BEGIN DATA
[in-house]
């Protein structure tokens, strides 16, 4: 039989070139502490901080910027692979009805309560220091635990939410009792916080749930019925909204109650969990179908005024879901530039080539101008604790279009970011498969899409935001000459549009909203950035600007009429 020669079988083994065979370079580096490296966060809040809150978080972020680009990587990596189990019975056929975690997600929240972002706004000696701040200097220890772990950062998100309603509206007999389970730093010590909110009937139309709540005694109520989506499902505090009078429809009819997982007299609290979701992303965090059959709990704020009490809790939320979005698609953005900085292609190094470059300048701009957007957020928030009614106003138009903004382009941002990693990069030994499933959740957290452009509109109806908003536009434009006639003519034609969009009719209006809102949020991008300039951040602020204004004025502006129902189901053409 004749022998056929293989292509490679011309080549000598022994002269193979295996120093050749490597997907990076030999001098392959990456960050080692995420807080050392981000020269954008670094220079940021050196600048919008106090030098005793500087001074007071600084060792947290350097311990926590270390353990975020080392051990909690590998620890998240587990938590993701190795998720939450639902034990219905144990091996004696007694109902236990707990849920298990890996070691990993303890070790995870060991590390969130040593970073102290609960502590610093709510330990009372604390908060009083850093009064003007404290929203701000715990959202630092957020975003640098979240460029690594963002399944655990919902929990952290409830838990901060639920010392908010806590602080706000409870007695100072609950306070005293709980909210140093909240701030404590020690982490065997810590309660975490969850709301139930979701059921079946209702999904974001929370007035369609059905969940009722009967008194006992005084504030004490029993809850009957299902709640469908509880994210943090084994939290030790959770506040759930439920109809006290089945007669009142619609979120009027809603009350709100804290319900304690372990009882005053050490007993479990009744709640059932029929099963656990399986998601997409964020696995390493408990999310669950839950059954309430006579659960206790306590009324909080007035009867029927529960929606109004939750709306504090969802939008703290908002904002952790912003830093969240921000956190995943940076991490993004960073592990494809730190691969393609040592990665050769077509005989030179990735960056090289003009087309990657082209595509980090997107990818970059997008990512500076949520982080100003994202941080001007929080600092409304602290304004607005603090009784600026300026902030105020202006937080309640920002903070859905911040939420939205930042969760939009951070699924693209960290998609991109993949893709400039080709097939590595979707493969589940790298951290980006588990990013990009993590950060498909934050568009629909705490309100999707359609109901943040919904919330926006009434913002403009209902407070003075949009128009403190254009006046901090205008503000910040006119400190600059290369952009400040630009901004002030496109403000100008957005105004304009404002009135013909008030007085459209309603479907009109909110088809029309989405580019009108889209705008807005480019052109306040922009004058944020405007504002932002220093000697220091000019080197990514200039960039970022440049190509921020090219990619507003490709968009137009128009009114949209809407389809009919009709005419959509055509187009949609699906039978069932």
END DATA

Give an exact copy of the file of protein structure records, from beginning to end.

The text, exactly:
[in-house]
């Protein structure tokens, strides 16, 4: 039989070139502490901080910027692979009805309560220091635990939410009792916080749930019925909204109650969990179908005024879901530039080539101008604790279009970011498969899409935001000459549009909203950035600007009429 020669079988083994065979370079580096490296966060809040809150978080972020680009990587990596189990019975056929975690997600929240972002706004000696701040200097220890772990950062998100309603509206007999389970730093010590909110009937139309709540005694109520989506499902505090009078429809009819997982007299609290979701992303965090059959709990704020009490809790939320979005698609953005900085292609190094470059300048701009957007957020928030009614106003138009903004382009941002990693990069030994499933959740957290452009509109109806908003536009434009006639003519034609969009009719209006809102949020991008300039951040602020204004004025502006129902189901053409 004749022998056929293989292509490679011309080549000598022994002269193979295996120093050749490597997907990076030999001098392959990456960050080692995420807080050392981000020269954008670094220079940021050196600048919008106090030098005793500087001074007071600084060792947290350097311990926590270390353990975020080392051990909690590998620890998240587990938590993701190795998720939450639902034990219905144990091996004696007694109902236990707990849920298990890996070691990993303890070790995870060991590390969130040593970073102290609960502590610093709510330990009372604390908060009083850093009064003007404290929203701000715990959202630092957020975003640098979240460029690594963002399944655990919902929990952290409830838990901060639920010392908010806590602080706000409870007695100072609950306070005293709980909210140093909240701030404590020690982490065997810590309660975490969850709301139930979701059921079946209702999904974001929370007035369609059905969940009722009967008194006992005084504030004490029993809850009957299902709640469908509880994210943090084994939290030790959770506040759930439920109809006290089945007669009142619609979120009027809603009350709100804290319900304690372990009882005053050490007993479990009744709640059932029929099963656990399986998601997409964020696995390493408990999310669950839950059954309430006579659960206790306590009324909080007035009867029927529960929606109004939750709306504090969802939008703290908002904002952790912003830093969240921000956190995943940076991490993004960073592990494809730190691969393609040592990665050769077509005989030179990735960056090289003009087309990657082209595509980090997107990818970059997008990512500076949520982080100003994202941080001007929080600092409304602290304004607005603090009784600026300026902030105020202006937080309640920002903070859905911040939420939205930042969760939009951070699924693209960290998609991109993949893709400039080709097939590595979707493969589940790298951290980006588990990013990009993590950060498909934050568009629909705490309100999707359609109901943040919904919330926006009434913002403009209902407070003075949009128009403190254009006046901090205008503000910040006119400190600059290369952009400040630009901004002030496109403000100008957005105004304009404002009135013909008030007085459209309603479907009109909110088809029309989405580019009108889209705008807005480019052109306040922009004058944020405007504002932002220093000697220091000019080197990514200039960039970022440049190509921020090219990619507003490709968009137009128009009114949209809407389809009919009709005419959509055509187009949609699906039978069932």